• Exercise caution if introducing co-product feeds such as fodder beet or potatoes;
    • These are excellent quality feeds but are very high in fermentable carbohydrate and low in fibre; and, as such, should be treated as wet concentrates rather than ‘fodder stretchers’ per se;
    • Consult your Teagasc adviser for detailed guidelines if considering such options for short-term feeding;
  • Good-quality feed straw is an option to increase diet fibre (NDF) allowances, but there are issues with cost and availability at present.

Examples of milking cow diets

Prioritise the highest-quality silage to milking cows. Where silage DMD (dry matter digestibility) is poor (<68DMD) and supplies are tight, there is a large risk of causing digestive problems (acidosis, displaced abomasum) by ‘slug-feeding’ concentrate to correct an energy deficit on paper.

Rumen health should take priority in these situations, so be mindful of overloading concentrates in the diet. It may indeed be best to use once-a-day milking on thin, freshly-calved cows to reduce BCS (body condition score) loss and correct energy levels.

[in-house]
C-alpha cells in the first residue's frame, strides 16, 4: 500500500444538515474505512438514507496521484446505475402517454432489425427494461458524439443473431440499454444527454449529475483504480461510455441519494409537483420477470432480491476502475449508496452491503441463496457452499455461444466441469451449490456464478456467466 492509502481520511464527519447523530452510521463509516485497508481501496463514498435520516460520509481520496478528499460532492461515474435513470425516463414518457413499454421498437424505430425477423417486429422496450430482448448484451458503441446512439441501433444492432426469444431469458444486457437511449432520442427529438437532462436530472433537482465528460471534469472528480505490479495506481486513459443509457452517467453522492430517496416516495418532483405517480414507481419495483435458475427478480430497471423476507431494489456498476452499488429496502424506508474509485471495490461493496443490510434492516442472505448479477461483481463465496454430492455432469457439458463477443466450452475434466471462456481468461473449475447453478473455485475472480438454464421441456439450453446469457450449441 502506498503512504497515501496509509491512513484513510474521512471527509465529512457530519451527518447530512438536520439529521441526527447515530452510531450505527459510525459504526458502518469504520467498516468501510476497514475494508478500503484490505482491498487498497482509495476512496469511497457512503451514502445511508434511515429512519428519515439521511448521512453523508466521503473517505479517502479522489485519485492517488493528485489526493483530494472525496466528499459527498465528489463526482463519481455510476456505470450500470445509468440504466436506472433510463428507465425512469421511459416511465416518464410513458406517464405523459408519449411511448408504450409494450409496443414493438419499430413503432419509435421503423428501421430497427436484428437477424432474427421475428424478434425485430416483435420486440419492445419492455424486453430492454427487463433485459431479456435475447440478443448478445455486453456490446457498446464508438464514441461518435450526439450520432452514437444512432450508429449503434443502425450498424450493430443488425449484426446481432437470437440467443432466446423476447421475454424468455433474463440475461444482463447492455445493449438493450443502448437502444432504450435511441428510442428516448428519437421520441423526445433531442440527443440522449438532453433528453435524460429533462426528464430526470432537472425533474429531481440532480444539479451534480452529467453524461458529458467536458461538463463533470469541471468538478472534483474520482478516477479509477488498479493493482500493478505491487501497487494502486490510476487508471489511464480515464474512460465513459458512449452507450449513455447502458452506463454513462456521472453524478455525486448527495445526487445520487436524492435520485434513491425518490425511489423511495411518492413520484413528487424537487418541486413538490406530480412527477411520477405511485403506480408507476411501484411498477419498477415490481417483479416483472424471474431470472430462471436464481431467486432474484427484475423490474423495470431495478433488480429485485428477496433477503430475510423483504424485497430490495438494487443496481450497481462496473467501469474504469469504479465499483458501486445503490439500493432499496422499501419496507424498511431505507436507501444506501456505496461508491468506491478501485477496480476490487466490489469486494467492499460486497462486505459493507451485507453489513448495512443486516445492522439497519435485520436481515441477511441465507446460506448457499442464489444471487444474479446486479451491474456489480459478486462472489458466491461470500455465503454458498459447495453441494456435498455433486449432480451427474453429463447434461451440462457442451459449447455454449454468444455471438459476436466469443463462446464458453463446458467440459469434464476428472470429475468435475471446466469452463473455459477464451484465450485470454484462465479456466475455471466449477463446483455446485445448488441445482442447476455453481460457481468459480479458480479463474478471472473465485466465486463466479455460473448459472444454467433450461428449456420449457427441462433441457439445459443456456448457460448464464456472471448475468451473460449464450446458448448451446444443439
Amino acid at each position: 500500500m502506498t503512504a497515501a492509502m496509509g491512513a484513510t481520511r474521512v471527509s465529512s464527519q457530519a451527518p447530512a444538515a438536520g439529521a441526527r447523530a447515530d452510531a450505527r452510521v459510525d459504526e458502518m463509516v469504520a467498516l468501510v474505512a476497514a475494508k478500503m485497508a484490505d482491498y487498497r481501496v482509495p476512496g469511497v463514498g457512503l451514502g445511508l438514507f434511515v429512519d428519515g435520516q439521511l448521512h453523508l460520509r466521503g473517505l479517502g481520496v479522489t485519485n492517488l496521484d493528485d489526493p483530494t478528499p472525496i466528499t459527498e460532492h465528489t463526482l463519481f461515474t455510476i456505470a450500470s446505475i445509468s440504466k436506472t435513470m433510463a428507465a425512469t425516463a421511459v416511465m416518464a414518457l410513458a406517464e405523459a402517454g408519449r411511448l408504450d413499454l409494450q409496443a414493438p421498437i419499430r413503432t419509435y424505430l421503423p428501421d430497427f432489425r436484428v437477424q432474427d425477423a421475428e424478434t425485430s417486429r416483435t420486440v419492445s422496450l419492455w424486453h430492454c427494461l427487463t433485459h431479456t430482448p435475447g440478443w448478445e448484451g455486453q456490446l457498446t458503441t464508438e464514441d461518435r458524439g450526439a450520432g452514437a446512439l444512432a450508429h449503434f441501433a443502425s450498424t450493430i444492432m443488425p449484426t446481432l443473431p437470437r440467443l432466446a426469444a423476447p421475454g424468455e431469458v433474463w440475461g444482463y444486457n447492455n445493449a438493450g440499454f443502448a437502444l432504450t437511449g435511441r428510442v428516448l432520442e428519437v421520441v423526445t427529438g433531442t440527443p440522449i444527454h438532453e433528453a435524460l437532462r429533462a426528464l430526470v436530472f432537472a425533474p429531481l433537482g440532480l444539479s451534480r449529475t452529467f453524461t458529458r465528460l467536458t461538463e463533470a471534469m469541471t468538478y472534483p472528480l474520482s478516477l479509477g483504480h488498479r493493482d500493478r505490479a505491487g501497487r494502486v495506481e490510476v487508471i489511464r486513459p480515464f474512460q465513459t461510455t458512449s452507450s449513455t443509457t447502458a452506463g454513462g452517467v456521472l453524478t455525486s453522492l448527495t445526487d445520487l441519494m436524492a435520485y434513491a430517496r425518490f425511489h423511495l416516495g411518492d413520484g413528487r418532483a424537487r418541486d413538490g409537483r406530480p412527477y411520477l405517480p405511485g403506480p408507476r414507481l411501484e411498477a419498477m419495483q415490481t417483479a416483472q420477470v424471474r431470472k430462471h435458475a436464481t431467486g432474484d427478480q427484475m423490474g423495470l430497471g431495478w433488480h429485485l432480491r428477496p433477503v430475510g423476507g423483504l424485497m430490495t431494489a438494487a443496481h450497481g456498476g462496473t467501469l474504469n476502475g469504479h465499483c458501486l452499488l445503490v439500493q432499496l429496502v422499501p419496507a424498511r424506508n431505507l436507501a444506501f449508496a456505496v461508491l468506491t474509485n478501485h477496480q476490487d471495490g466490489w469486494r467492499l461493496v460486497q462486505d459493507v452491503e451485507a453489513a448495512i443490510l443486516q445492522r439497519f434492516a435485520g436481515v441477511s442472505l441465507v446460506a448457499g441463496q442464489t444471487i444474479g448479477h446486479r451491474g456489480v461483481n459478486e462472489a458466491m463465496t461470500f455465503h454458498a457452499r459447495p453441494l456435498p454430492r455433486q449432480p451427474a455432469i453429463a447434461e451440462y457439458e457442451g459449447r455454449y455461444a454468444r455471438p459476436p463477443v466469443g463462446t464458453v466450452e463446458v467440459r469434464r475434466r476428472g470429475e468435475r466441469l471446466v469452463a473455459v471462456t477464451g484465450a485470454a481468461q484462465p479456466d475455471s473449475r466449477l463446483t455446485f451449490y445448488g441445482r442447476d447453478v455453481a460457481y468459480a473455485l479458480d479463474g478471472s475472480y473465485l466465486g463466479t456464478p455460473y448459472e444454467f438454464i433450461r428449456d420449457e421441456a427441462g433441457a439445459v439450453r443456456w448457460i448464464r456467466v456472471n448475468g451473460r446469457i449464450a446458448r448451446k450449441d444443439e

ornua ppi

Some guideline diets, with different silage qualities and quantities available, are listed in the table below. The diets are shown for three silage types and for where there are adequate (A-C) or restricted (D-F) silage stocks available.

These diets are for a full-time indoor situation and are for fresh-calved cows milking at 24-26L and rising. Beet pulp is used instead of hulls where silage is in short supply to increase overall energy intake.

Table: Example diets for milking cows where grass is not accessible

These example diets may be implemented in the short term where low average farm covers and/or ground conditions dictate that grass must be excluded from diet.

However, given the cost and complication associated with these feeding plans, getting cows back to grass must be a priority.

Grazing by day alone would reduce the parlour-fed concentrate input by approx 2.0-2.5kg in the scenarios outlined. It would also eliminate the need for out-of-parlour meal feeding in situations where silage stocks are adequate.